The Little Hut of Leaping Fishes by Chiew-Siah Tei

Little Hut of Leaping FishesFor all the power and wealth of the Chai clan, discontent and tragedy haunts its three generations. With the challenges facing China at the turn of the 20th century as the last imperial dynasty crumbles and western colonialism looms, patriarch Master Chai’s once ironclad rule over his household begins to falter.

Born the first grandson, Mingzhi’s life is not necessarily his own to control as the family’s eventual heir. Obedient, hard-working, and honest, Mingzhi realizes early that his family’s extensive involvement in opium production is not an enterprise he supports nor wants to inherit. His path to redemption, as well as escape, is in education as he tenaciously works toward becoming a government official far from the family’s reach. Away from the Chai mansion, he finds reprieve and enlightenment in his eponymous “little hut of leaping fishes.”

In spite of an expansive cast of characters, author Chiew-Siah Tei tends toward simplified archetypes rather than multidimensional individuals. Mingzhi, for example, is the ‘good’ grandson with his laudable successes while his younger half-brother is the ‘bad’ counterpart – deceptive, lazy, and vengeful. Of Master Chai’s sons, one is a debauched opium addict with two wives, while the other is a filial, irreproachable, unmarried nurturer. Of the household’s two wives who belong to Mingzhi’s father, one remains a devoted mother and long-suffering silent wife; the other proves to be a scheming adulterous runaway.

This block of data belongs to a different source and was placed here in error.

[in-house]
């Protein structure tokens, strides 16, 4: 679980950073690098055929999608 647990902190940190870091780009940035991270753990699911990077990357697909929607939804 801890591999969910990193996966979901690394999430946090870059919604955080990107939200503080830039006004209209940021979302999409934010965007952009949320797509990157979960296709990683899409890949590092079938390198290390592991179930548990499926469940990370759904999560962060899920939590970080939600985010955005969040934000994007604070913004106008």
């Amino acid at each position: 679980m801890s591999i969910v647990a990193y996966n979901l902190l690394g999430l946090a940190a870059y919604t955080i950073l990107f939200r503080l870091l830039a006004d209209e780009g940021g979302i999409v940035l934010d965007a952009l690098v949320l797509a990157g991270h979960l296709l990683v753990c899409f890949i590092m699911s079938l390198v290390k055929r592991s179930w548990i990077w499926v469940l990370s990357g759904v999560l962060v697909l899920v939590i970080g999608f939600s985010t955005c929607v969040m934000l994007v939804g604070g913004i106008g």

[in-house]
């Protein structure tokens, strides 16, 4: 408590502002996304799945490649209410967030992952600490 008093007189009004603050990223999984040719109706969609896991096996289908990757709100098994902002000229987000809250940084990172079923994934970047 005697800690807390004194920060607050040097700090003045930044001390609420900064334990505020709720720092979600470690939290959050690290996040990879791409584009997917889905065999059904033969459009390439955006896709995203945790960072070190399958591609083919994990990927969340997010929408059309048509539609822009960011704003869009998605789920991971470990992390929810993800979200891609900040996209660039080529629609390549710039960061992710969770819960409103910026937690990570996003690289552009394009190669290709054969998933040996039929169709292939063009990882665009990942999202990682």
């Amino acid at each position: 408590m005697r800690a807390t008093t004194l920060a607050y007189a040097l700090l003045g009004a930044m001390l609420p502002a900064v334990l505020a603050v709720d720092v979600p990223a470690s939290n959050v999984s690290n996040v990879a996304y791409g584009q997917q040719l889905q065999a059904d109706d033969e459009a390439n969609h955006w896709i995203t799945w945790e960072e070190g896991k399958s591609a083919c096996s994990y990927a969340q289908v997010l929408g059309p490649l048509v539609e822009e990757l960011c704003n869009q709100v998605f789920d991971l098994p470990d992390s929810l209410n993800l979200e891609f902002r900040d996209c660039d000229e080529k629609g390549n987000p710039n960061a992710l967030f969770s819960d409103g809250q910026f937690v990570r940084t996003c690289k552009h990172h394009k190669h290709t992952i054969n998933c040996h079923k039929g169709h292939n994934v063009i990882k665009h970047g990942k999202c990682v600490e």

Predictable as many of the characters might be, Tei manages plenty of unexpected plot twists and turns, from brutal rivalries to unexpected friendships to unrequited love. Her deft machinations earned her a 2007 Man Asian Literary Prize longlist nod – no small feat for the Malaysian Chinese, Scottish-domiciled author writing her first novel in English (she’s won multiple prizes for her earlier titles in Chinese). If, by chance, you choose to go audible, the elaborate family saga is engagingly read with breathless animation by Malaysian Australian actor Keith Brockett, whose androgynous voice works especially well here.